Fayette spends $109K to study stormwater fees
Fayette County is taking another step toward establishing a stormwater utility, which will mean yet another bill for property owners in unincorporated Fayette County and the towns of Tyrone, Brooks and Woolsey.
The Fayette County Commission voted Thursday to spend $109,000 for a more detailed analysis of the county’s stormwater system that includes drainpipes, culverts and the like. In a presentation, consultant Dan Davis of Integrated Science and Engineering showed that some of the county’s stormwater system is deteriorating and will need to be repaired or replaced in the future.
Stormwater pipe underneath roads can fail, leading to the shutdown of that road for several days while repairs are made, Davis said.
He suggested that the stormwater billing system take into account the amount of impervious surface on each individual property, a method that has held up in court.
Davis also noted that even owners of tax-exempt property would pay the stormwater bills along with other residential, commercial and industrial property owners.
Commission Chairman Jack Smith said he had “some real concern” about implementing the utility “until we make our way through this economic malaise we are in.”
Smith said he didn’t doubt the county needed to look into future plans for its stormwater system, but he was reluctant to go forward at this point.
Commissioner Lee Hearn noted that if there are only 30 stormwater utilities in Georgia, he would be interested to hear how the other 129 counties are handling the matter.
Ultimately the final decision on implementing a stormwater utility will be left up to the commission next year, which will have two new members: Steve Brown and Allen McCarty, who will be replacing Smith and commissioner Eric Maxwell.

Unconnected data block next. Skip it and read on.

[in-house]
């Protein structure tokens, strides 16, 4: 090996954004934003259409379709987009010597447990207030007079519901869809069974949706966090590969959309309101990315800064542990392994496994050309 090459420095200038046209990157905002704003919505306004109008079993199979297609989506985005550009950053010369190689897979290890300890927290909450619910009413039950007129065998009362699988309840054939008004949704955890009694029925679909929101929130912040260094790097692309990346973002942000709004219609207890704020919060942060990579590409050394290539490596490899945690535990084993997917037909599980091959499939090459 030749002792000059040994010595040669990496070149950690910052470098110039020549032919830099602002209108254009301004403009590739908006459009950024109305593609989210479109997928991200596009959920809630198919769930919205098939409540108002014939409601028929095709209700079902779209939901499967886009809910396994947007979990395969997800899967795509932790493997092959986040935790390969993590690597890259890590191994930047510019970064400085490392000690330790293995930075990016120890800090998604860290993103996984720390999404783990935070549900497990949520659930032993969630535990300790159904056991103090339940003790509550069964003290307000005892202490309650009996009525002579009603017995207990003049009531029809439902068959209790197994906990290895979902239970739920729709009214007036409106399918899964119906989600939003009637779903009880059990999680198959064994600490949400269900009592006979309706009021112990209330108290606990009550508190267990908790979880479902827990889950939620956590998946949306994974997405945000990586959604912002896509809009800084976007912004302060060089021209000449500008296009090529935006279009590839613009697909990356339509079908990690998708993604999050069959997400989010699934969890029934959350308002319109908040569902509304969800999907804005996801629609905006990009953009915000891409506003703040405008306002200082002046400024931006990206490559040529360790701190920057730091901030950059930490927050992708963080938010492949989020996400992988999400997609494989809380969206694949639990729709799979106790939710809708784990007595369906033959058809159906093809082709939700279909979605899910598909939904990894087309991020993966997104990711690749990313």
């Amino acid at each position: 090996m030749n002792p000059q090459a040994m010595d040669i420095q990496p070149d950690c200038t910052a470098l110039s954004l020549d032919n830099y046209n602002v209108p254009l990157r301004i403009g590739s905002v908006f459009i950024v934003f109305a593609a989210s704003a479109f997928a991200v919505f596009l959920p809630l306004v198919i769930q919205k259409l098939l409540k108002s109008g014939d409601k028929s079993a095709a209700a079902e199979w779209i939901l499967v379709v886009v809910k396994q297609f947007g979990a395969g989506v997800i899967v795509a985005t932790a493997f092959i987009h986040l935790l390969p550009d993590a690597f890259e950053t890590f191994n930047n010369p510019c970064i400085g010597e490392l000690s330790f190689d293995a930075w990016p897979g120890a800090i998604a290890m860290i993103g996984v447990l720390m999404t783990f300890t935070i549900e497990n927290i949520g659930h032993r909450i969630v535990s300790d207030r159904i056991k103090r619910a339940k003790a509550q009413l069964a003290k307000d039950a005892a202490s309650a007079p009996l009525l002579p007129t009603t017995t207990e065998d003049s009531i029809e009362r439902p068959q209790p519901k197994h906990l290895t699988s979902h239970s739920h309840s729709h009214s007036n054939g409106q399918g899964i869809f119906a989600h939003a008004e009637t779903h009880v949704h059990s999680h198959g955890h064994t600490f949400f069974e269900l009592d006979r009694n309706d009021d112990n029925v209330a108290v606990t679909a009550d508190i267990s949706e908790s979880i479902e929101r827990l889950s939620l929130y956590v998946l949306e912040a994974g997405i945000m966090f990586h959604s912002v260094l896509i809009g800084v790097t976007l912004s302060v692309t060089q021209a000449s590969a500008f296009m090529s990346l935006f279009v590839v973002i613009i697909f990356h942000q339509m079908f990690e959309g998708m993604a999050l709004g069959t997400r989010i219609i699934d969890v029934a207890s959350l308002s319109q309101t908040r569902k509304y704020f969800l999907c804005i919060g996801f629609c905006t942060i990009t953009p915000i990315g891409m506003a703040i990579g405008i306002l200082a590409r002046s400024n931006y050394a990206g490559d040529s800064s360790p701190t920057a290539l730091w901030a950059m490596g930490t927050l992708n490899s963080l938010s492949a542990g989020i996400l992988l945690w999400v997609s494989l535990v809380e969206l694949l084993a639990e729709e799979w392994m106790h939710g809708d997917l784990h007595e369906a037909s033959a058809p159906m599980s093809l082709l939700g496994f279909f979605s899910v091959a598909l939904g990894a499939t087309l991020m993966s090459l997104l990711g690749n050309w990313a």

Depending on the rate chosen by the commission, a stormwater utility could raise between $239,000 and $1.4 million a year, Davis said.
Davis said the county should first determine the level of service it wants to provide and then determine at what rate the utility should be funded.
Currently the county is using its public works crews to make stormwater system repairs, but with a utility the county would need to hire a crew dedicated to the task along with a GIS analyst and technician and a staffer to coordinate future drainage system improvements, Davis said.
The data from the stormwater system analysis will provide the county with information on more than 17,000 parcels that can be used to compile the billing system, Davis said.
Included in the $109,000 amount awarded to ISE is work with a stormwater advisory committee that will be selected by the county to help guide implementation of the utility.
The funds will come from $275,000 the county had set aside for flood plain mapping, but should the utility be enacted the county can reimburse itself for the costs with revenue from the utility.